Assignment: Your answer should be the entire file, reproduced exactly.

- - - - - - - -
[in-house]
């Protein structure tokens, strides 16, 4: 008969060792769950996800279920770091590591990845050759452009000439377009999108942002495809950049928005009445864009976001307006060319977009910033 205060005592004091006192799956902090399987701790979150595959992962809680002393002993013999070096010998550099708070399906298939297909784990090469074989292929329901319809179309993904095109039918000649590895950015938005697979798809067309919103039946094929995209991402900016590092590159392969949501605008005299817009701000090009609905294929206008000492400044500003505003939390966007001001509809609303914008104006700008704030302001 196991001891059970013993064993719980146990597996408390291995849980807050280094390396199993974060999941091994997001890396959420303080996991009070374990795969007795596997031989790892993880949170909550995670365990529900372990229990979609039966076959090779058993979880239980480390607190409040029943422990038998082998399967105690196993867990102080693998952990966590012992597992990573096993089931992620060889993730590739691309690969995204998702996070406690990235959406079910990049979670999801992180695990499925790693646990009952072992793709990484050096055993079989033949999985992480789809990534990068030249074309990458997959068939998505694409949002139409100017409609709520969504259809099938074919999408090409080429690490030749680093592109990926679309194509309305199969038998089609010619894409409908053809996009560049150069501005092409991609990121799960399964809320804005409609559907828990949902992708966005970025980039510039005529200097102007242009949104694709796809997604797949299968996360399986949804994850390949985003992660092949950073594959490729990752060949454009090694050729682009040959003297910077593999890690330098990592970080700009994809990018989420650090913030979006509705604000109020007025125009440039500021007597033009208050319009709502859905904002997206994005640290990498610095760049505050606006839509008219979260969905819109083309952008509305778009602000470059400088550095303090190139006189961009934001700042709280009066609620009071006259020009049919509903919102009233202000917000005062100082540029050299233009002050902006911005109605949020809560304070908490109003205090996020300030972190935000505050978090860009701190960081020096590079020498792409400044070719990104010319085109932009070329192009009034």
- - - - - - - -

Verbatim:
[in-house]
């Protein structure tokens, strides 16, 4: 008969060792769950996800279920770091590591990845050759452009000439377009999108942002495809950049928005009445864009976001307006060319977009910033 205060005592004091006192799956902090399987701790979150595959992962809680002393002993013999070096010998550099708070399906298939297909784990090469074989292929329901319809179309993904095109039918000649590895950015938005697979798809067309919103039946094929995209991402900016590092590159392969949501605008005299817009701000090009609905294929206008000492400044500003505003939390966007001001509809609303914008104006700008704030302001 196991001891059970013993064993719980146990597996408390291995849980807050280094390396199993974060999941091994997001890396959420303080996991009070374990795969007795596997031989790892993880949170909550995670365990529900372990229990979609039966076959090779058993979880239980480390607190409040029943422990038998082998399967105690196993867990102080693998952990966590012992597992990573096993089931992620060889993730590739691309690969995204998702996070406690990235959406079910990049979670999801992180695990499925790693646990009952072992793709990484050096055993079989033949999985992480789809990534990068030249074309990458997959068939998505694409949002139409100017409609709520969504259809099938074919999408090409080429690490030749680093592109990926679309194509309305199969038998089609010619894409409908053809996009560049150069501005092409991609990121799960399964809320804005409609559907828990949902992708966005970025980039510039005529200097102007242009949104694709796809997604797949299968996360399986949804994850390949985003992660092949950073594959490729990752060949454009090694050729682009040959003297910077593999890690330098990592970080700009994809990018989420650090913030979006509705604000109020007025125009440039500021007597033009208050319009709502859905904002997206994005640290990498610095760049505050606006839509008219979260969905819109083309952008509305778009602000470059400088550095303090190139006189961009934001700042709280009066609620009071006259020009049919509903919102009233202000917000005062100082540029050299233009002050902006911005109605949020809560304070908490109003205090996020300030972190935000505050978090860009701190960081020096590079020498792409400044070719990104010319085109932009070329192009009034």